By MARTIN NYIRENDA
WOMEN are possessed with the passion of change in the astute lives of communities and the world, something that cultivates a sharp-witted life where society has to determine itself.
In Zambia and elsewhere, agriculture is one of the chief engines of sustainable national development, an ingredient of poverty reduction at household level.
Today the Government is frantically eyeing economic platforms that bubble with elements that catapult the sector into the mainstay of the lives of the locals.
That is the rationale behind giant strides to ensure the agriculture sector in the country awakens from the painful yet deep slumber of underperformance which is roundly due to the withdrawal of reduced active participation, of even more women, in the sector which effectively constrains national productivity.
A look at the aggregate data shows that women embrace about 43 per cent of the agricultural labour force globally in the sector which brings in the importance of calls for women to be offered 50 per cent of the available land on the market in Zambia.
Verónica Michelle Bachelet Jeria, a Chilean politician made headlines after going on record, contending that when women are empowered and are able to claim their rights and access to land, leadership, opportunities and choices, the economies grow, food security is enhanced and prospects are improved for current and future generations.
Thus, views espoused by Vice President Inonge Wina are already loud enough as they remind society of her timely call for women empowerment by sharing life skills with them to simplify their lives.
Evidence magnifies that women use agriculture even in the tide of the labour burden of rural women exceeding strides of men. This is the case of some women reaping unpaid household responsibilities related to preparing food and collecting firewood and water.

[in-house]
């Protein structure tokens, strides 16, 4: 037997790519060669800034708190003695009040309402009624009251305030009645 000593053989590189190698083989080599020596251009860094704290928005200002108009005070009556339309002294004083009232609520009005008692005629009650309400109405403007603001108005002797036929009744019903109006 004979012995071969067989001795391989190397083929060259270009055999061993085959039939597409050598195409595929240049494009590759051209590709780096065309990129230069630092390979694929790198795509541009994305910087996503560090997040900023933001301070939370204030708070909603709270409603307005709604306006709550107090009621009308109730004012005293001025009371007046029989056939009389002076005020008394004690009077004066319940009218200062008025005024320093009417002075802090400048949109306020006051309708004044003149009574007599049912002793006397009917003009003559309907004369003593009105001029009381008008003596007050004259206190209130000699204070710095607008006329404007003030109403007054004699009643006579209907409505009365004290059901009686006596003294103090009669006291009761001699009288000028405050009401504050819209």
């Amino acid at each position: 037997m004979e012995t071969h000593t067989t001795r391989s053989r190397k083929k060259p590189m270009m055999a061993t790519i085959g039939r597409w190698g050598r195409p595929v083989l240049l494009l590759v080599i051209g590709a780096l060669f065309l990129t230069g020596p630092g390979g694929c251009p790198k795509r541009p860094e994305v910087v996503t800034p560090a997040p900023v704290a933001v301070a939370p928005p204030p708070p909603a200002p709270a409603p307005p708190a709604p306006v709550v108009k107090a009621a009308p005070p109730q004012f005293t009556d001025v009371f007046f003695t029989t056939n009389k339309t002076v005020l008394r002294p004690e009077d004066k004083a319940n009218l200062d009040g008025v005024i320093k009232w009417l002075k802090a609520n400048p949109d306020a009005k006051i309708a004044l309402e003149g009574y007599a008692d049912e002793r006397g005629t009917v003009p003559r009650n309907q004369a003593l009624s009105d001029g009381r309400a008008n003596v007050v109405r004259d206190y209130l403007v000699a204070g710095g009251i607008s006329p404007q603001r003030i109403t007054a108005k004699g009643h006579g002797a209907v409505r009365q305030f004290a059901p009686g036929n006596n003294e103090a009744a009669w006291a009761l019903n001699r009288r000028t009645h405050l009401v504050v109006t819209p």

One will demand the justification of the contribution of women to agricultural and food production which is significant because it is impossible to empirically verify why women remain the spine of economic growth in many existing forms.
For instance, women’s participation in rural labour markets varies considerably across regions, but invariably women share the worst burden in the societal survival – they simply over-signified in their own unpaid dues for work done.
You may wonder why in some not too isolated cases across any array of industries, women are often paid less than men, for the same work done.
Studies on rural and agricultural feminisation shows that this is not a general trend but a mainly African phenomena.
At the heels of this scenario, Vice President Wina believes to the tooth that women have the stamina to add positively to national development agenda, but they need the desired policy support to fire up the national economic diversification programme.
Ms Wina makes sweeping remarks on the need to equip women in apparent reference to a certain Chisomo Chamulungu Women’s Club, which imparts women with skills in industrial knitting, catering and tailoring.
“I have seen how productive and active women have been as can be seen from the products exhibited,” she begins.
“This is a clear sign that with the necessary support, either financially or materially, the women are able to contribute positively to the development of our country, both at community and national levels.”
That observation underscores the reality that women remain the vertebrae of the development of rural and national economies as they comprise 43 per cent of the world’s agricultural labor force, which rises to 70 per cent in some countries.
In Africa, 80 per cent of the agricultural production comes from small-scale farmers, who are mostly rural women. Women comprise the largest percentage of the workforce in the agricultural sector, but do not have access and control over land and productive resources.
During the last ten years, many African countries have adopted new land laws in order to strengthen women’s land ownership rights. This has helped improve the situation of rural women.
And Government has taken the same path to realise that failure to acknowledge the role of rural women in agriculture is injurious and gives rise to poor yet specific empowerment policies – policies which are misdirected, breeding high levels of poverty, illiteracy and non-involvement in the design and planning of programmes and policies.
Designing and planning of programmes and policies engross a process of mutual learning that reflects the real and specific needs of women, especially those in rural communities.